But as the game got a little too close for head coach Brad Stevens’ comfort, he turned to Walker.

And Walker responded with a barrage of 3-pointers that left the Cavs as nothing more than collateral damage in the wake of Boston’s 110-88 win. 

Walker finished with a game-high 22 points which included a trio of 3-pointers in the fourth quarter that put the Cavs (5-18) away for good. 

Boston led by as many as 29 points in the second half, only to see that lead down to as little as 14 points in the fourth with seven minutes to play. 

That’s when he called on Walker who came up with one big shot after another. 

And the way Walker responded in the fourth quarter when called upon by Stevens was a reminder of just how important it has become for the best players to be locked in from the opening tip-off to the final horn - even when victory seems all but a given. 

Said Stevens: “I just told the team afterwards, ‘If you want to be special then model after Kemba because Kemba sits over there thinks his night’s done, gets put back into the game, drills three 3’s and ends it.

Stevens added, “Special is not for everybody.”

Having spent his first eight seasons with the Charlotte Hornets, Walker knows exactly what the Cavs were thinking as they steadily chipped away at Boston’s lead.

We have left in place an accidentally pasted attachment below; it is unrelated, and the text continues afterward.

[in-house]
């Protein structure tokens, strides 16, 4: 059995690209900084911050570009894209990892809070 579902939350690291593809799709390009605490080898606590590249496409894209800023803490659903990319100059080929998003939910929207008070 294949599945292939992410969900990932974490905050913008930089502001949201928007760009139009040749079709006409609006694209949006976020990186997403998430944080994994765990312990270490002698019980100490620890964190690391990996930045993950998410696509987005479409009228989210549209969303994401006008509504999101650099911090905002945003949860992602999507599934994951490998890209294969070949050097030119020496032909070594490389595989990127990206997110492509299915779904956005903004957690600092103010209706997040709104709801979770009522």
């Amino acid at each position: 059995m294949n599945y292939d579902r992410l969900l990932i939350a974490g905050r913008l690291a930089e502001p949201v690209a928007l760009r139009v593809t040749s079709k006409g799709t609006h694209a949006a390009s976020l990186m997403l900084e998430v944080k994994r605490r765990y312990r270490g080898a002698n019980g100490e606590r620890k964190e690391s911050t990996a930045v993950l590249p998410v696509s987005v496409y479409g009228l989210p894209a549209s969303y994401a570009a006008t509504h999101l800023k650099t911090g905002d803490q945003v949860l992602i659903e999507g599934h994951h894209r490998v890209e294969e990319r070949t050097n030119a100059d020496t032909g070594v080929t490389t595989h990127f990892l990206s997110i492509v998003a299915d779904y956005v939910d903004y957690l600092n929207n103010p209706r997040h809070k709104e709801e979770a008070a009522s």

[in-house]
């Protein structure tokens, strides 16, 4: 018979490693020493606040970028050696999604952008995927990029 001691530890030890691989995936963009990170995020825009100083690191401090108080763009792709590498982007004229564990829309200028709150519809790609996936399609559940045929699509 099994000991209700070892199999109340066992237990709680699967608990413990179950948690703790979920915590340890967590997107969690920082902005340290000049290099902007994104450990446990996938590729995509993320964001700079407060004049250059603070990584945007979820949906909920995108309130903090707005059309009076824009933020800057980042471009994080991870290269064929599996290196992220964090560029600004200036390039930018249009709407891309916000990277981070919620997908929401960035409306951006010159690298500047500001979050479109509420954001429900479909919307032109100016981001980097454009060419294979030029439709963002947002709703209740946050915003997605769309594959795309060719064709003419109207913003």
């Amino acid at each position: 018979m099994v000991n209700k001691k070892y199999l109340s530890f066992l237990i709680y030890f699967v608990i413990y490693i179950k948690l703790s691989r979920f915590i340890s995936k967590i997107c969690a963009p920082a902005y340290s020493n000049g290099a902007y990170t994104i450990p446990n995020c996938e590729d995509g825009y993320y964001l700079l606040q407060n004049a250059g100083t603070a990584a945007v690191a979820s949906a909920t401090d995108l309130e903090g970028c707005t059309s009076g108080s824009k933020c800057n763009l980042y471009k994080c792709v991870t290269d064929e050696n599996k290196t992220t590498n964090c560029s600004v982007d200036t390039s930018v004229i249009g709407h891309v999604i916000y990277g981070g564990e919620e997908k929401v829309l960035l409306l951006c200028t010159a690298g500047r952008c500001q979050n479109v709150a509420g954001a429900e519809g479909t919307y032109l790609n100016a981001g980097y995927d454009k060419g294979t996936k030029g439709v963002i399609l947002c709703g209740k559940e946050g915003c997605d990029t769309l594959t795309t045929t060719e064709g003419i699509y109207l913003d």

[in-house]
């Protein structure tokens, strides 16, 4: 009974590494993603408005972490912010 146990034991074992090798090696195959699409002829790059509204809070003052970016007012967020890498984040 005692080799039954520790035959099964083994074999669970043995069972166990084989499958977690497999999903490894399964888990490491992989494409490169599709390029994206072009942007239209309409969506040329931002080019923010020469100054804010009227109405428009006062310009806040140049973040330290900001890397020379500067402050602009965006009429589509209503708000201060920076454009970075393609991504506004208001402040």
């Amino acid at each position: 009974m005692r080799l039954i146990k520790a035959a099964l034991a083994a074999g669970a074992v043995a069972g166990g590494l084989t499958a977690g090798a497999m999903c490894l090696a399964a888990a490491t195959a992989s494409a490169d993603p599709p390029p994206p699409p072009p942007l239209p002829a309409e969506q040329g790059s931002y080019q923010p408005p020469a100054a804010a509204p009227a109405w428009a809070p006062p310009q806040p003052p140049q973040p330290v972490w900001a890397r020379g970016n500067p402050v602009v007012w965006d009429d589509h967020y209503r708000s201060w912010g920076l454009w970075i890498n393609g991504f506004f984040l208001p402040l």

Understanding the mindset of a team and players on the comeback trail has helped Walker appreciate and embrace the need to always stay on top of his game and ready to go - even when victory seems all but a given. 

Walker understands how a player can lose focus on the game and become relaxed down the stretch in what appears to be a blowout in the making. 

“It’s possible,” Walker says before adding, “But at the end of the day you have to stay engaged through the whole game. You just never know. In this league, 20-point leads go so fast. Teams can score in bunches really fast. You have to stay engaged.”

Which is exactly what he did. 

That not only helped Boston get the victory on Monday, but also served as a great example for the team’s younger players on how to handle themselves when things get sidetracked after going just the way they want them to for most of the game. 

“He set a great example, what he’s done in this league for a very long time,” Tatum said. “That’s why he’s one of the best players in the league.”

And a leader on this team. 

“As one of the leaders I feel I have to stay engaged,” Walker said. “Just like … you never know what to expect.  This league, guys can score so fast and easy. You just never know when teams will come back. It can get a little nerve-racking and Brad felt he had to put me back in. I knew once I got in there, I had to be more aggressive, look for my shot a little more and that’s what I did.”

Blakely's Takeaways: C's home dominance keying hot start>>>

Don't miss NBC Sports Boston's coverage of Celtics-Pacers, which tips off Wednesday at 6 p.m. with Celtics Pregame Live, and then Mike & Scal have the call at 7 p.m. You can also stream the game on the MyTeams App.